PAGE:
The transit company also is limited by its legal obligation to have a balanced operational budget, he said.

One suggestion — that Pitt expand its shuttle routes to a wider area surrounding the campus — would be difficult to implement, Sheehy said. “That goes back to when the PUC (Public Utility Commission) approved the Port Authority’s right to have approval over mass transportation throughout the county,” he pointed out.

“Every time we want to change a bus stop or shuttle route, we need to get their approval, and our experience in the past tells us they won’t grant approval to provide service on the routes they already serve,” Sheehy said.

He noted that Pitt shuttle bus routes are designed to cross, rather than overlap, Port Authority routes.

Governmental Relations

Paul Supowitz, vice chancellor for Governmental Relations, who is one of Pitt’s Harrisburg lobbyists, was designated by the chancellor to help coordinate campus efforts regarding mass transit issues.

Supowitz told the University Times this week that he has established a Port Authority contact point person, Dan DeBone, senior government affairs administrator, who is designated to field questions and offer guidance to student and other Pitt groups wanting input. He said he has alerted campus leaders to contact DeBone.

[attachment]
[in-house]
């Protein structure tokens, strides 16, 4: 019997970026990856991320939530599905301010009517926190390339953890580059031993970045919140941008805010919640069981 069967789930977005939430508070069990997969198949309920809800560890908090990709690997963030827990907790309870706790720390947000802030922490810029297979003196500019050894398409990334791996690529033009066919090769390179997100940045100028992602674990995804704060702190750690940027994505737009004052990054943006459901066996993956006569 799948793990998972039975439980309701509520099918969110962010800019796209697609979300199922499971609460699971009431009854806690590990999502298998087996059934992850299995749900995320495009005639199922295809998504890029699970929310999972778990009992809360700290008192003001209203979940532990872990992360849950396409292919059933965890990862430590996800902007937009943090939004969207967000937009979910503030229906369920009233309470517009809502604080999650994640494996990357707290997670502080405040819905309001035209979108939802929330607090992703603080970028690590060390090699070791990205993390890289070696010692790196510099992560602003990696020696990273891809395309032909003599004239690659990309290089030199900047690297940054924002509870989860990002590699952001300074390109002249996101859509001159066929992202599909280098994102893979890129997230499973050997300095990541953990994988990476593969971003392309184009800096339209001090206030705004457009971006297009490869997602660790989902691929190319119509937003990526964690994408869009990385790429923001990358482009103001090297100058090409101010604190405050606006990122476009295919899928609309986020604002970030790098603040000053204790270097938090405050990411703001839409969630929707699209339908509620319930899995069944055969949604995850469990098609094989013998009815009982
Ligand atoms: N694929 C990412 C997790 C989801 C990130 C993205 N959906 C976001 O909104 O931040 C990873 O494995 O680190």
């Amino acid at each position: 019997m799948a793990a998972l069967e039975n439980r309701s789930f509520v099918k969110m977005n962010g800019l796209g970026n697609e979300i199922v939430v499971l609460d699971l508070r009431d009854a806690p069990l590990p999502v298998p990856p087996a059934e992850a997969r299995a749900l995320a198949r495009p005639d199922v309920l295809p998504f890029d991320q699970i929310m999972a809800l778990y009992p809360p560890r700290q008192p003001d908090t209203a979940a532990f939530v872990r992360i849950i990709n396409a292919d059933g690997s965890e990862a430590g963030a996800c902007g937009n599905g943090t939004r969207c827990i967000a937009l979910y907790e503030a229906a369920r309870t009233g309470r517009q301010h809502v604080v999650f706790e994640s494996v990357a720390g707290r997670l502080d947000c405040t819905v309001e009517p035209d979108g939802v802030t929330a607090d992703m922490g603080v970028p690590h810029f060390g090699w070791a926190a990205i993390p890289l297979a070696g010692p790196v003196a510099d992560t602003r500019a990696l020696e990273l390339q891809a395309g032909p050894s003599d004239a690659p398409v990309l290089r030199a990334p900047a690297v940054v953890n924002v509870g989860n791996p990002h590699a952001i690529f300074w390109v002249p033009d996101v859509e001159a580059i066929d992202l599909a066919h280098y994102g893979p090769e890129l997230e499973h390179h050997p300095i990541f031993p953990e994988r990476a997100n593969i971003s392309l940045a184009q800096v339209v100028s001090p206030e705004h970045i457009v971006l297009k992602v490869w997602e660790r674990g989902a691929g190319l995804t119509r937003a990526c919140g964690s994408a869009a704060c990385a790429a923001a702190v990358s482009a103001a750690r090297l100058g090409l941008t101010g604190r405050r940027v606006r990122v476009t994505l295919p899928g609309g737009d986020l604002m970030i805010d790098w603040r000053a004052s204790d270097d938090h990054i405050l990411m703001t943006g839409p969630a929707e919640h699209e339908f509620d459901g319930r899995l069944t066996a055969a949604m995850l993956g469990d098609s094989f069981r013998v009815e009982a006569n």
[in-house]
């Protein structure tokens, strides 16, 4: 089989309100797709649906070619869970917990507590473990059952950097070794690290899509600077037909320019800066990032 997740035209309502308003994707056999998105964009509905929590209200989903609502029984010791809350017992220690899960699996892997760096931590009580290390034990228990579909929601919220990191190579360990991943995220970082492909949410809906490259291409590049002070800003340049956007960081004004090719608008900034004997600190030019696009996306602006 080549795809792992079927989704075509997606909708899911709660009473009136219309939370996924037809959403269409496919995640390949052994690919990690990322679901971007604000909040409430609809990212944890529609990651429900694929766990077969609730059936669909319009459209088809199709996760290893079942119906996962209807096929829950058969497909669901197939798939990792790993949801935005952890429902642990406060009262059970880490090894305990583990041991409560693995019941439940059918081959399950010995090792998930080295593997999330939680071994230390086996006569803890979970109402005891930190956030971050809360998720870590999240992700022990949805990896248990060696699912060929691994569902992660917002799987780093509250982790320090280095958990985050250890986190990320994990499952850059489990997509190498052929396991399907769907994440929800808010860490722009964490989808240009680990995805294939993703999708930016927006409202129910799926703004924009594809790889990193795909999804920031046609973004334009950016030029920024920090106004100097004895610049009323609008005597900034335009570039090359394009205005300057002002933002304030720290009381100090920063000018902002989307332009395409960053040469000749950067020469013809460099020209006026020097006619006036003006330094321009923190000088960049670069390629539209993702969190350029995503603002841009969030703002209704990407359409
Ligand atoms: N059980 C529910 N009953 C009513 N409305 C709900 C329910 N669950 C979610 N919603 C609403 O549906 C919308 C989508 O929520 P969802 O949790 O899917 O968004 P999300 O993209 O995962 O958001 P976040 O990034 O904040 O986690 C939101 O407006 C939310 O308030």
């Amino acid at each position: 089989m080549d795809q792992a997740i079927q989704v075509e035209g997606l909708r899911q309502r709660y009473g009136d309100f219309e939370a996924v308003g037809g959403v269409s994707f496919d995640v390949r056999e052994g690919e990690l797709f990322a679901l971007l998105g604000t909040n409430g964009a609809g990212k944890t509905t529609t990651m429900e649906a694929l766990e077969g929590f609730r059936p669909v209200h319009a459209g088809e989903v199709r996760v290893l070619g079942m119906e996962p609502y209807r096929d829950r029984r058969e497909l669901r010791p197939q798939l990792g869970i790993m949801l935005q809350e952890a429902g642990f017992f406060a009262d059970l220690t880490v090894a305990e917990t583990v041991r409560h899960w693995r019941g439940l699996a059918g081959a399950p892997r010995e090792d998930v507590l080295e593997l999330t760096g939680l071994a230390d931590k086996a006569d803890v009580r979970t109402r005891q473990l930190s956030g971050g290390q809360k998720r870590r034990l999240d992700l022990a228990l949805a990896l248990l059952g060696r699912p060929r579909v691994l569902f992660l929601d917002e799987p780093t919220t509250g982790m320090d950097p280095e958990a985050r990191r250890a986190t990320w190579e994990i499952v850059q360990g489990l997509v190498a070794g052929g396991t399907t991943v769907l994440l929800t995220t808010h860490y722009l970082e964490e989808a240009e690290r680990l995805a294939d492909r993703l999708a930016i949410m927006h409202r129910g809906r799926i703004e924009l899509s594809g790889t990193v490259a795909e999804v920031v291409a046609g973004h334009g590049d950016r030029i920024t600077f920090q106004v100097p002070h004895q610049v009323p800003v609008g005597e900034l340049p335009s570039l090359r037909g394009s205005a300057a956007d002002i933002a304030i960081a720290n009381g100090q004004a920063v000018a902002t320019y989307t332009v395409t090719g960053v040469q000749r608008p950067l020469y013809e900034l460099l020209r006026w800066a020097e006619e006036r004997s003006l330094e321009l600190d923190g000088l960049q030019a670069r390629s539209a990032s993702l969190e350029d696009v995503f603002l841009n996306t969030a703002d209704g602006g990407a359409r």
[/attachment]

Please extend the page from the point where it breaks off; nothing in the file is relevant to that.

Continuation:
DeBone can be reached at 412/566-5108;

Supowitz said that in his role as a Harrisburg lobbyist for Pitt he has to be aware that the issue of Pitt’s state funding is separate from the budget shortfall affecting the Port Authority and mass transit across the state.

“I don’t think it is a barrier, but you take it into account. We have Pitt Day in Harrisburg on April 5, where we lobby for our appropriation, and then student groups go to Harrisburg at different times to lobby for transit help,” Supowitz explained. “They really are woven into one another, because I believe a good transit system is vital to the city and, as the chancellor has said many times, Pitt needs a strong city and the city needs a strong Pitt. They go hand in hand. One issue doesn’t preclude the other.”

In addition, Supowitz bolsters his argument that a strong transit system is crucial by pointing out the volume of mass transit ridership that Pitt provides, which reduces traffic and pollution, particularly in Oakland. Pitt also has provided a stable and substantial source of revenue dating back to the mid-1990s when the pre-paid rider program was established, he noted.

Depending on a legislator’s committee role in the state government, Supowitz might target his efforts on one issue or the other. “But with the leadership, they hear about all the issues from us. Frankly, the Port Authority might not be the first thing I’d bring up, but then it would be the second. And I would tell them that Pitt supports the students’ efforts to lobby for mass transit funding,” Supowitz said.

—Peter Hart